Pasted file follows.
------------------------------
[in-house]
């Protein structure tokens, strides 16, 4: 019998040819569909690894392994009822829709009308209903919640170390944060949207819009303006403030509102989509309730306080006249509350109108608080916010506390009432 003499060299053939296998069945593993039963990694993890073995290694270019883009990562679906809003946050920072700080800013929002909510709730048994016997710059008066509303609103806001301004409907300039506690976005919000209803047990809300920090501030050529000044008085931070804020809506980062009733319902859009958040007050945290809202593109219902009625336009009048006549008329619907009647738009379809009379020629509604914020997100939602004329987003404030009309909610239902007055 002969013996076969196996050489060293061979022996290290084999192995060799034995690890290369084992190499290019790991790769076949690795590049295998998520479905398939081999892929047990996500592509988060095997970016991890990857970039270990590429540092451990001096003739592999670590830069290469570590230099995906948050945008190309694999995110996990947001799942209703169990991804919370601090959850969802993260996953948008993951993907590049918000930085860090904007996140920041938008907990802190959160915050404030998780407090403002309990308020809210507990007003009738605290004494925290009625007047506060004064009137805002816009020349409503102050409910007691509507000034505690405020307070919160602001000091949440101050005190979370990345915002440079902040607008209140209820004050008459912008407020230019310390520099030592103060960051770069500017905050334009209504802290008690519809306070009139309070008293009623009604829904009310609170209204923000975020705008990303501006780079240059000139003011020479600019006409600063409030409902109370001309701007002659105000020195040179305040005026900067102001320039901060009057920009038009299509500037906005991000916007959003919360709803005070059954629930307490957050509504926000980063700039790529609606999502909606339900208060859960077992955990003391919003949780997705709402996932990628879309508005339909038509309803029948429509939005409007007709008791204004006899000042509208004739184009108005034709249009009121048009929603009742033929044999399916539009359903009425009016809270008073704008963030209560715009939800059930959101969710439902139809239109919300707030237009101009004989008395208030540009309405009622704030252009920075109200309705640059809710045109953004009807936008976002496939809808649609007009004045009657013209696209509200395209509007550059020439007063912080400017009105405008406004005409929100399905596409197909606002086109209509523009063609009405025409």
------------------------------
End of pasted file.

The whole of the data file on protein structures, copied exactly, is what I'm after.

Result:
[in-house]
């Protein structure tokens, strides 16, 4: 019998040819569909690894392994009822829709009308209903919640170390944060949207819009303006403030509102989509309730306080006249509350109108608080916010506390009432 003499060299053939296998069945593993039963990694993890073995290694270019883009990562679906809003946050920072700080800013929002909510709730048994016997710059008066509303609103806001301004409907300039506690976005919000209803047990809300920090501030050529000044008085931070804020809506980062009733319902859009958040007050945290809202593109219902009625336009009048006549008329619907009647738009379809009379020629509604914020997100939602004329987003404030009309909610239902007055 002969013996076969196996050489060293061979022996290290084999192995060799034995690890290369084992190499290019790991790769076949690795590049295998998520479905398939081999892929047990996500592509988060095997970016991890990857970039270990590429540092451990001096003739592999670590830069290469570590230099995906948050945008190309694999995110996990947001799942209703169990991804919370601090959850969802993260996953948008993951993907590049918000930085860090904007996140920041938008907990802190959160915050404030998780407090403002309990308020809210507990007003009738605290004494925290009625007047506060004064009137805002816009020349409503102050409910007691509507000034505690405020307070919160602001000091949440101050005190979370990345915002440079902040607008209140209820004050008459912008407020230019310390520099030592103060960051770069500017905050334009209504802290008690519809306070009139309070008293009623009604829904009310609170209204923000975020705008990303501006780079240059000139003011020479600019006409600063409030409902109370001309701007002659105000020195040179305040005026900067102001320039901060009057920009038009299509500037906005991000916007959003919360709803005070059954629930307490957050509504926000980063700039790529609606999502909606339900208060859960077992955990003391919003949780997705709402996932990628879309508005339909038509309803029948429509939005409007007709008791204004006899000042509208004739184009108005034709249009009121048009929603009742033929044999399916539009359903009425009016809270008073704008963030209560715009939800059930959101969710439902139809239109919300707030237009101009004989008395208030540009309405009622704030252009920075109200309705640059809710045109953004009807936008976002496939809808649609007009004045009657013209696209509200395209509007550059020439007063912080400017009105405008406004005409929100399905596409197909606002086109209509523009063609009405025409």